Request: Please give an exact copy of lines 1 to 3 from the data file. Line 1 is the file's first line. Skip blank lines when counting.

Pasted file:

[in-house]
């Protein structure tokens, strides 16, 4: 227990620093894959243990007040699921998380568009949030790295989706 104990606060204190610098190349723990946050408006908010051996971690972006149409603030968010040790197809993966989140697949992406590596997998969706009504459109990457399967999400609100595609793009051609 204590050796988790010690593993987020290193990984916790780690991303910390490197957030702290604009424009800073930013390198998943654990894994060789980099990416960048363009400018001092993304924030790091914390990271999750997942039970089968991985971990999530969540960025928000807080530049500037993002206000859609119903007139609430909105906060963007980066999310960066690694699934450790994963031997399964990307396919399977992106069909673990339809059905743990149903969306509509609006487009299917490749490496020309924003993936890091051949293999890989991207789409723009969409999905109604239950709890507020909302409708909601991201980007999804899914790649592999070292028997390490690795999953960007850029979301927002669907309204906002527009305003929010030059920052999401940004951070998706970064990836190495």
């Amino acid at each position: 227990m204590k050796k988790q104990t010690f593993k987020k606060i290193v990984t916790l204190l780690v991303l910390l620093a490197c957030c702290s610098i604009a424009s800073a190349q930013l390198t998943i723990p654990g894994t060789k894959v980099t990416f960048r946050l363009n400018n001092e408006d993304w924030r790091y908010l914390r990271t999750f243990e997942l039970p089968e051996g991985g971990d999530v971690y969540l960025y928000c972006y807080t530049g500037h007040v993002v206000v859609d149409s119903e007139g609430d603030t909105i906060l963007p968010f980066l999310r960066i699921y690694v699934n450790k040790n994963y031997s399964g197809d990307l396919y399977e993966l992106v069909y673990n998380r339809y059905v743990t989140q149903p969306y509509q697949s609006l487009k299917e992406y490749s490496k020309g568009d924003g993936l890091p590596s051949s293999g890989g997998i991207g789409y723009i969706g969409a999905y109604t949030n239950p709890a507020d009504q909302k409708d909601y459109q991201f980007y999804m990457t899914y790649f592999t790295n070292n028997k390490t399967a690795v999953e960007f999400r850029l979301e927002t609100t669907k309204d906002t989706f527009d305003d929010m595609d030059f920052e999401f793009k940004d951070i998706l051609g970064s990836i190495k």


[in-house]
């Protein structure tokens, strides 16, 4: 227990620093894959243990007040699921998380568009949030790295989706 104990606060204190610098190349723990946050408006908010051996971690972006149409603030968010040790197809993966989140697949992406590596997998969706009504459109990457399967999400609100595609793009051609 204590050796988790010690593993987020290193990984916790780690991303910390490197957030702290604009424009800073930013390198998943654990894994060789980099990416960048363009400018001092993304924030790091914390990271999750997942039970089968991985971990999530969540960025928000807080530049500037993002206000859609119903007139609430909105906060963007980066999310960066690694699934450790994963031997399964990307396919399977992106069909673990339809059905743990149903969306509509609006487009299917490749490496020309924003993936890091051949293999890989991207789409723009969409999905109604239950709890507020909302409708909601991201980007999804899914790649592999070292028997390490690795999953960007850029979301927002669907309204906002527009305003929010030059920052999401940004951070998706970064990836190495």
């Amino acid at each position: 227990m204590k050796k988790q104990t010690f593993k987020k606060i290193v990984t916790l204190l780690v991303l910390l620093a490197c957030c702290s610098i604009a424009s800073a190349q930013l390198t998943i723990p654990g894994t060789k894959v980099t990416f960048r946050l363009n400018n001092e408006d993304w924030r790091y908010l914390r990271t999750f243990e997942l039970p089968e051996g991985g971990d999530v971690y969540l960025y928000c972006y807080t530049g500037h007040v993002v206000v859609d149409s119903e007139g609430d603030t909105i906060l963007p968010f980066l999310r960066i699921y690694v699934n450790k040790n994963y031997s399964g197809d990307l396919y399977e993966l992106v069909y673990n998380r339809y059905v743990t989140q149903p969306y509509q697949s609006l487009k299917e992406y490749s490496k020309g568009d924003g993936l890091p590596s051949s293999g890989g997998i991207g789409y723009i969706g969409a999905y109604t949030n239950p709890a507020d009504q909302k409708d909601y459109q991201f980007y999804m990457t899914y790649f592999t790295n070292n028997k390490t399967a690795v999953e960007f999400r850029l979301e927002t609100t669907k309204d906002t989706f527009d305003d929010m595609d030059f920052e999401f793009k940004d951070i998706l051609g970064s990836i190495k």